Tamir Rice’s killing is an opportunity for honest dialogue about discretion from police and citizenry.
The car hadn’t fully stopped yet before a Cleveland Police Officer pumped two bullets into twelve year-old Tamir Rice, who was in the possession of an airsoft gun while on the playground.
The video was released today, with the permission of the family, and if you blink twice you’ll miss the shooting… it all happened in less than five seconds.
Officers – unlike the negligent newbies who were patrolling the Pink Houses the night Akai Gurley was murdered by a bullet from a gun designed not to accidentally discharge – immediately called in the officer-involved shooting and reported a “male down, black male, maybe 20.”
Well… as we know Tamir Rice wasn’t twenty, he was twelve… he was a child. This is another black life that’s been taken by the hands of police. And in the wake of the #FergusonDecision, this video is almost unbearable to watch, though it’s shorter than an average television commercial.
I share in the anger, sadness and outrage of those who grieve the loss of Mr. Rice. But I also recognize this particular moment for what it is: an opportunity to provide perspective in the midst of pain. Since September of 2014, I’ve been involved in a movement led by South Philadelphia activists and lawmakers who want to rid neighborhoods of airsoft/BB guns.
Those Philadelphians who picked up the cause and challenged the government to do a better job enforcing the city ordinance, which prohibits the sale of airsoft guns, citied their motive for activism as a fear that police officers would mistake the toy for the real thing and murder one of their babies in the street. These “toy guns” – especially when the colorful tips arer removed – looks very much like the real thing to anyone, cop or not.
In Philadelphia, from 2007-2013, more than 15 officer-involved shootings were reported wherein an officer discharged their weapon on an assailant who was in the possession of an airsoft gun… two people were killed, and one of the deceased also had a “real gun.”
And while I can’t remember each case by heart, I do recall one of the sixteen cases, because it’s very similar to Mr. Rice’s. In short, the incident involved juveniles; BB guns; a playground; and the police. Luckily the situation was resolved without fatalities… not because the officer showed discretion and attempted to de-escalate the situation, but because she missed the offender … which now bring me to the actions of the officers in Cleveland.
Though they reported the incident, these officers were negligent and reckless in the way they approached Mr. Rice. If they believed he was a danger and knew him to be armed, they should’ve parked the cruiser further away, ducked behind it, and used their amplifier system to initiate a negotiation, at which point they’d learn this was a child with a toy and apprehended him appropriately.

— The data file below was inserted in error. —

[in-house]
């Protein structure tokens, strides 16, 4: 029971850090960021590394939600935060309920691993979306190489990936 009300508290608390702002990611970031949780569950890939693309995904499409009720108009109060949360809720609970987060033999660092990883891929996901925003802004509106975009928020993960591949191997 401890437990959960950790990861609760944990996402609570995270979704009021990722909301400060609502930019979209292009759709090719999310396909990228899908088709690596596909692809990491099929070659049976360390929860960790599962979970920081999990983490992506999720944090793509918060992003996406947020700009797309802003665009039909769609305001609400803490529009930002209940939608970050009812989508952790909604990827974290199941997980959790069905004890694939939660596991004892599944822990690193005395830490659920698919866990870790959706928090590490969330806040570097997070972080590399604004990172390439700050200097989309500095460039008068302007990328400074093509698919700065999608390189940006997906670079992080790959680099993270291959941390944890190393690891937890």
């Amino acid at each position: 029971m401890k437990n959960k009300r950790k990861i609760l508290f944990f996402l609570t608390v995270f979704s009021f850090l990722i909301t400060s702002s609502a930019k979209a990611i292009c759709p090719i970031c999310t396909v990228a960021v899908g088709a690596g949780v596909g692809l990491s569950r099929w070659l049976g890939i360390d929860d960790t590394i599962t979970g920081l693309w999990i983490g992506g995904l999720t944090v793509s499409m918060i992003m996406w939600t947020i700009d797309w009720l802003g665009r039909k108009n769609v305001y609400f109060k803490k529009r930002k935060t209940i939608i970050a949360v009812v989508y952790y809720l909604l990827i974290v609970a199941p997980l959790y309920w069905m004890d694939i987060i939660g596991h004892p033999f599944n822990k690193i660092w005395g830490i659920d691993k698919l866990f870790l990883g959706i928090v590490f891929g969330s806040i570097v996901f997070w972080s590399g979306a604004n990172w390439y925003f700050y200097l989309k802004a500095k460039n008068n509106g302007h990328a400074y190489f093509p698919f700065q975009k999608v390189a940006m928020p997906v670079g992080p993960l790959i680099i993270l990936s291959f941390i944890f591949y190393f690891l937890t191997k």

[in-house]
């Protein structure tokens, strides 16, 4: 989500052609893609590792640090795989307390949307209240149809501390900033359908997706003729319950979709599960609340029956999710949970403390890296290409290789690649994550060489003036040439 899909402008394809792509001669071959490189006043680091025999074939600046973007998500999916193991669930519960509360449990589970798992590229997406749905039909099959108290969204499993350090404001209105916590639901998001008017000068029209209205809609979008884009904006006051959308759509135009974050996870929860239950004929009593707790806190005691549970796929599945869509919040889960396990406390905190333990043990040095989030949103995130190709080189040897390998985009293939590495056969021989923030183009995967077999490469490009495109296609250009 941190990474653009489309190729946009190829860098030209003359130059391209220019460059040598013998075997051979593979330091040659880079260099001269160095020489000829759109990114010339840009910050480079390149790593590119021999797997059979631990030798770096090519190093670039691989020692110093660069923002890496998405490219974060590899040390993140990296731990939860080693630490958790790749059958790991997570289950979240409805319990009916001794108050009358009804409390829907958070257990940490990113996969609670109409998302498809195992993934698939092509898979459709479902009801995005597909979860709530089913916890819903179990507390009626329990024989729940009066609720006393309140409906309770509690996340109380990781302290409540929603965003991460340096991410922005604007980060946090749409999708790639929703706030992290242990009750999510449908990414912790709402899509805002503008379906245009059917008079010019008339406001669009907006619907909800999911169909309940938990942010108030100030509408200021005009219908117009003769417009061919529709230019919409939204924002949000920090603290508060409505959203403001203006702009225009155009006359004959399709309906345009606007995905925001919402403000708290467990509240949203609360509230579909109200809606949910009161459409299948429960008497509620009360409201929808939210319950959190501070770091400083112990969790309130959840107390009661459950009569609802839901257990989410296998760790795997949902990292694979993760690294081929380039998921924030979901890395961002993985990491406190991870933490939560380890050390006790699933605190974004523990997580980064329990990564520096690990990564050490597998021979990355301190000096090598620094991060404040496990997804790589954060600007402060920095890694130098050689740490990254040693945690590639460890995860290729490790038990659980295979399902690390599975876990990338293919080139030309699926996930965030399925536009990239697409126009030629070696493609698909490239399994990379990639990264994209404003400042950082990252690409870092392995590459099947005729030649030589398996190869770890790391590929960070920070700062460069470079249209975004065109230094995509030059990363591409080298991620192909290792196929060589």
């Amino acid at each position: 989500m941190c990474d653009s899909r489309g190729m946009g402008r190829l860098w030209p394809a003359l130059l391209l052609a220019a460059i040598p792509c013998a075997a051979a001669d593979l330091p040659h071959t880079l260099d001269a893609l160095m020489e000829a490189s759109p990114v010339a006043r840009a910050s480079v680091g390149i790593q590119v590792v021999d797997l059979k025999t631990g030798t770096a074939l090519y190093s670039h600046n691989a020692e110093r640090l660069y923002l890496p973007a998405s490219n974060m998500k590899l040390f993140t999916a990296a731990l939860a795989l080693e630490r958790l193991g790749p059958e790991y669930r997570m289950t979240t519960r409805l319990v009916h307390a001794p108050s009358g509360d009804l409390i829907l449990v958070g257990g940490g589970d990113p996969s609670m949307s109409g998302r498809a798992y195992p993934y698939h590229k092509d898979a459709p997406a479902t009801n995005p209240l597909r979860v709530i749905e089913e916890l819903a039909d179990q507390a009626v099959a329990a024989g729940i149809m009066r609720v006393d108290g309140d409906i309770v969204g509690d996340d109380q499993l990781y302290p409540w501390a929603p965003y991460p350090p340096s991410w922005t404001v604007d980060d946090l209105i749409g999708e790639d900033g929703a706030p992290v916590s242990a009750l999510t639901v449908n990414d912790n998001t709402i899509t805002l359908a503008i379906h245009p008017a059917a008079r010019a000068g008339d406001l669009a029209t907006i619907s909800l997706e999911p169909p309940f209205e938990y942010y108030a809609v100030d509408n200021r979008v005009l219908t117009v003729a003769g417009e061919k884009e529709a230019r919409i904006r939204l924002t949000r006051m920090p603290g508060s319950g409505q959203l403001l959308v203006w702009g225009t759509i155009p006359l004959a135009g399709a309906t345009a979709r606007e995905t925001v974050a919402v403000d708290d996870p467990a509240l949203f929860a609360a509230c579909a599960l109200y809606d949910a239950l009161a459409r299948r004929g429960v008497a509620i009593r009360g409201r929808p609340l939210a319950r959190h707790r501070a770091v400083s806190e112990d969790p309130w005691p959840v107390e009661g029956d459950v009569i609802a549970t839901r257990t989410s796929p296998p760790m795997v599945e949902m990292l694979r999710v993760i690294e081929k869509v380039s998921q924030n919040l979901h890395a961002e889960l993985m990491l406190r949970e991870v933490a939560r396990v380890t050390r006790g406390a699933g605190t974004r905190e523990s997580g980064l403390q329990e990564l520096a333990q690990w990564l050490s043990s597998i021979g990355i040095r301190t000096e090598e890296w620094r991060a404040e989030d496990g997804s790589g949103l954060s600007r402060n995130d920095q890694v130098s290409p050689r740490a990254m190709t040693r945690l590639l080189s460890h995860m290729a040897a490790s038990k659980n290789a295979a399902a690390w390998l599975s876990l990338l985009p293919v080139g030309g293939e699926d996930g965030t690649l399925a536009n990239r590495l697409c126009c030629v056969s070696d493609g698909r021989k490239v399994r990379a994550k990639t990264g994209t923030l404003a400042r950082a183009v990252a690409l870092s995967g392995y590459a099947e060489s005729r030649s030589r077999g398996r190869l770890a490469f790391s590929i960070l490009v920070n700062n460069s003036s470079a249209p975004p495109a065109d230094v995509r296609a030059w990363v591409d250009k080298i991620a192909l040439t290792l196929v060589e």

Also, I believed the reason the officers acted so quickly and aggressively is because they perceived Mr. Rice to a black man, instead of a black kid. Am I now making it a race issue? Yes, that’s exactly what I’m doing and here’s why.
According to new research published by the American Psychological Association, who tested 176 police officers, mostly white males, average age 37, in large urban areas, to determine their levels of two distinct types of bias—prejudice and unconscious dehumanization of black people by comparing them to apes—“Black boys as young as 10 may not be viewed in the same light of childhood innocence as their white peers, but are instead more likely to be mistaken as older, be perceived as guilty and face police violence if accused of a crime.”
The video of Tamir Rice being killed should break the Internet because the conversation of kids with airsoft guns and cops with racial bias who patrol urban neighborhoods needs to take place in every home, government office and place of worship.
For humanity’s sake, we have to figure out a way to keep all our children alive, while also ensuring common sense and discretion among police and citizenry is exercised almost always.
I’m tired of yelling black lives matter and I’m drained from hearing f*ck the police. I’d much prefer engaging in dialogue about retraining officers and equipping them with body cameras. I’m fatigued from hearing the stories from black mothers about how they instruct their sons to become statuesque when police arrive. I’d much prefer to hear about how black mothers are encouraging their sons to become police officers and serve their community with dignity, respect and honor.
My point is this: the video of Tamir Rice’s killing creates an opportunity for a dialogue about discretion and accountability from both those who enforce the law and those who are expected to follow it. And in the midst of all the shouting from protesters, posturing by government officials and crying from mothers of black sons, a conversation… a dialogue… a moment of perspective in the midst of pain is needed.
Thanks for reading. Until next time, I’m Flood the Drummer® & I’m Drumming for JUSTICE!™